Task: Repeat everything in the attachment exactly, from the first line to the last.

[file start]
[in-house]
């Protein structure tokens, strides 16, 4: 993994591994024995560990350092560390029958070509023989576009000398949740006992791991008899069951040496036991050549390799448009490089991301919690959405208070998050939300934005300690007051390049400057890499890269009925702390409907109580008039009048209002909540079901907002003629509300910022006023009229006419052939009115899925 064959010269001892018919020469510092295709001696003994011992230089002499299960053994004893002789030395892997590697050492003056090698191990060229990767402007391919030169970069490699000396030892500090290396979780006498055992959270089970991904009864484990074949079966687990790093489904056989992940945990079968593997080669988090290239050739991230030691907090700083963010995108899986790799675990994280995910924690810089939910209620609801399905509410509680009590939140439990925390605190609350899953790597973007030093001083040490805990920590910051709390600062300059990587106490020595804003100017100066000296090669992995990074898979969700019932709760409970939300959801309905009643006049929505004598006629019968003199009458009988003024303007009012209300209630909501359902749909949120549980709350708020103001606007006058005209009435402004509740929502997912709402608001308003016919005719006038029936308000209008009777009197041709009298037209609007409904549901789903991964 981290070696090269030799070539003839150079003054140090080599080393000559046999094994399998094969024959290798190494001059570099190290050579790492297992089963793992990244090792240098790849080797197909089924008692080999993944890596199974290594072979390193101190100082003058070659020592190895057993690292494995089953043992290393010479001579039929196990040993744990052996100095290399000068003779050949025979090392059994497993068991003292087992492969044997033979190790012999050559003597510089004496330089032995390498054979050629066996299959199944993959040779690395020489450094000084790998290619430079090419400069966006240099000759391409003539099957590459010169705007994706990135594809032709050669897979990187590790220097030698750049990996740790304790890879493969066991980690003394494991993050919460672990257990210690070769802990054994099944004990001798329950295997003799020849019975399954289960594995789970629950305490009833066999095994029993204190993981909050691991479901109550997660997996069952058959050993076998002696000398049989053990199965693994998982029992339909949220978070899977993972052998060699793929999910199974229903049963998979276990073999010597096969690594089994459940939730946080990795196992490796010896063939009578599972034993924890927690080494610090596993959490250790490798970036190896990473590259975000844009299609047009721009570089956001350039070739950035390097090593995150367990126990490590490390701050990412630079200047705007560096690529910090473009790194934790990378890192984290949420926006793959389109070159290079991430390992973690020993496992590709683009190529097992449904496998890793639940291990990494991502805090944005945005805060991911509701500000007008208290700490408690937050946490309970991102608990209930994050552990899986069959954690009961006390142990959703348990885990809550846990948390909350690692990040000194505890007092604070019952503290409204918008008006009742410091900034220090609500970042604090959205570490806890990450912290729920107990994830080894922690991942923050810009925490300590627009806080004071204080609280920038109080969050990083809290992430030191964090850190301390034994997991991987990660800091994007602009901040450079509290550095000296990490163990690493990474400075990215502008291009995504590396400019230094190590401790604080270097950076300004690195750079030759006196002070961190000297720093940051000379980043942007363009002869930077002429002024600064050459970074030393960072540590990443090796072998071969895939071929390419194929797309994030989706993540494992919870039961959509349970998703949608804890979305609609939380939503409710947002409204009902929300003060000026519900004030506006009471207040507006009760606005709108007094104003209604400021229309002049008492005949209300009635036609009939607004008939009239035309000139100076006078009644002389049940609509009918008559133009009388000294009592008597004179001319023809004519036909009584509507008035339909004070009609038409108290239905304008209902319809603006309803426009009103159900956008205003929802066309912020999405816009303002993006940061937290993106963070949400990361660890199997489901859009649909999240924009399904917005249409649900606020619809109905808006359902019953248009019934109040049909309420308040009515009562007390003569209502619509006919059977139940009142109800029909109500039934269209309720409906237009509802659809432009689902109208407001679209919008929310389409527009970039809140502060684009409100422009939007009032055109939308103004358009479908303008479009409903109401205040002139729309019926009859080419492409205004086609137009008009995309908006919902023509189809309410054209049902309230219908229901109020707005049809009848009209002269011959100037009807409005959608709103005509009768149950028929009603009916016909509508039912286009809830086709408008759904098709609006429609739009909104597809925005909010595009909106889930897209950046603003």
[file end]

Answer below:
[in-house]
């Protein structure tokens, strides 16, 4: 993994591994024995560990350092560390029958070509023989576009000398949740006992791991008899069951040496036991050549390799448009490089991301919690959405208070998050939300934005300690007051390049400057890499890269009925702390409907109580008039009048209002909540079901907002003629509300910022006023009229006419052939009115899925 064959010269001892018919020469510092295709001696003994011992230089002499299960053994004893002789030395892997590697050492003056090698191990060229990767402007391919030169970069490699000396030892500090290396979780006498055992959270089970991904009864484990074949079966687990790093489904056989992940945990079968593997080669988090290239050739991230030691907090700083963010995108899986790799675990994280995910924690810089939910209620609801399905509410509680009590939140439990925390605190609350899953790597973007030093001083040490805990920590910051709390600062300059990587106490020595804003100017100066000296090669992995990074898979969700019932709760409970939300959801309905009643006049929505004598006629019968003199009458009988003024303007009012209300209630909501359902749909949120549980709350708020103001606007006058005209009435402004509740929502997912709402608001308003016919005719006038029936308000209008009777009197041709009298037209609007409904549901789903991964 981290070696090269030799070539003839150079003054140090080599080393000559046999094994399998094969024959290798190494001059570099190290050579790492297992089963793992990244090792240098790849080797197909089924008692080999993944890596199974290594072979390193101190100082003058070659020592190895057993690292494995089953043992290393010479001579039929196990040993744990052996100095290399000068003779050949025979090392059994497993068991003292087992492969044997033979190790012999050559003597510089004496330089032995390498054979050629066996299959199944993959040779690395020489450094000084790998290619430079090419400069966006240099000759391409003539099957590459010169705007994706990135594809032709050669897979990187590790220097030698750049990996740790304790890879493969066991980690003394494991993050919460672990257990210690070769802990054994099944004990001798329950295997003799020849019975399954289960594995789970629950305490009833066999095994029993204190993981909050691991479901109550997660997996069952058959050993076998002696000398049989053990199965693994998982029992339909949220978070899977993972052998060699793929999910199974229903049963998979276990073999010597096969690594089994459940939730946080990795196992490796010896063939009578599972034993924890927690080494610090596993959490250790490798970036190896990473590259975000844009299609047009721009570089956001350039070739950035390097090593995150367990126990490590490390701050990412630079200047705007560096690529910090473009790194934790990378890192984290949420926006793959389109070159290079991430390992973690020993496992590709683009190529097992449904496998890793639940291990990494991502805090944005945005805060991911509701500000007008208290700490408690937050946490309970991102608990209930994050552990899986069959954690009961006390142990959703348990885990809550846990948390909350690692990040000194505890007092604070019952503290409204918008008006009742410091900034220090609500970042604090959205570490806890990450912290729920107990994830080894922690991942923050810009925490300590627009806080004071204080609280920038109080969050990083809290992430030191964090850190301390034994997991991987990660800091994007602009901040450079509290550095000296990490163990690493990474400075990215502008291009995504590396400019230094190590401790604080270097950076300004690195750079030759006196002070961190000297720093940051000379980043942007363009002869930077002429002024600064050459970074030393960072540590990443090796072998071969895939071929390419194929797309994030989706993540494992919870039961959509349970998703949608804890979305609609939380939503409710947002409204009902929300003060000026519900004030506006009471207040507006009760606005709108007094104003209604400021229309002049008492005949209300009635036609009939607004008939009239035309000139100076006078009644002389049940609509009918008559133009009388000294009592008597004179001319023809004519036909009584509507008035339909004070009609038409108290239905304008209902319809603006309803426009009103159900956008205003929802066309912020999405816009303002993006940061937290993106963070949400990361660890199997489901859009649909999240924009399904917005249409649900606020619809109905808006359902019953248009019934109040049909309420308040009515009562007390003569209502619509006919059977139940009142109800029909109500039934269209309720409906237009509802659809432009689902109208407001679209919008929310389409527009970039809140502060684009409100422009939007009032055109939308103004358009479908303008479009409903109401205040002139729309019926009859080419492409205004086609137009008009995309908006919902023509189809309410054209049902309230219908229901109020707005049809009848009209002269011959100037009807409005959608709103005509009768149950028929009603009916016909509508039912286009809830086709408008759904098709609006429609739009909104597809925005909010595009909106889930897209950046603003």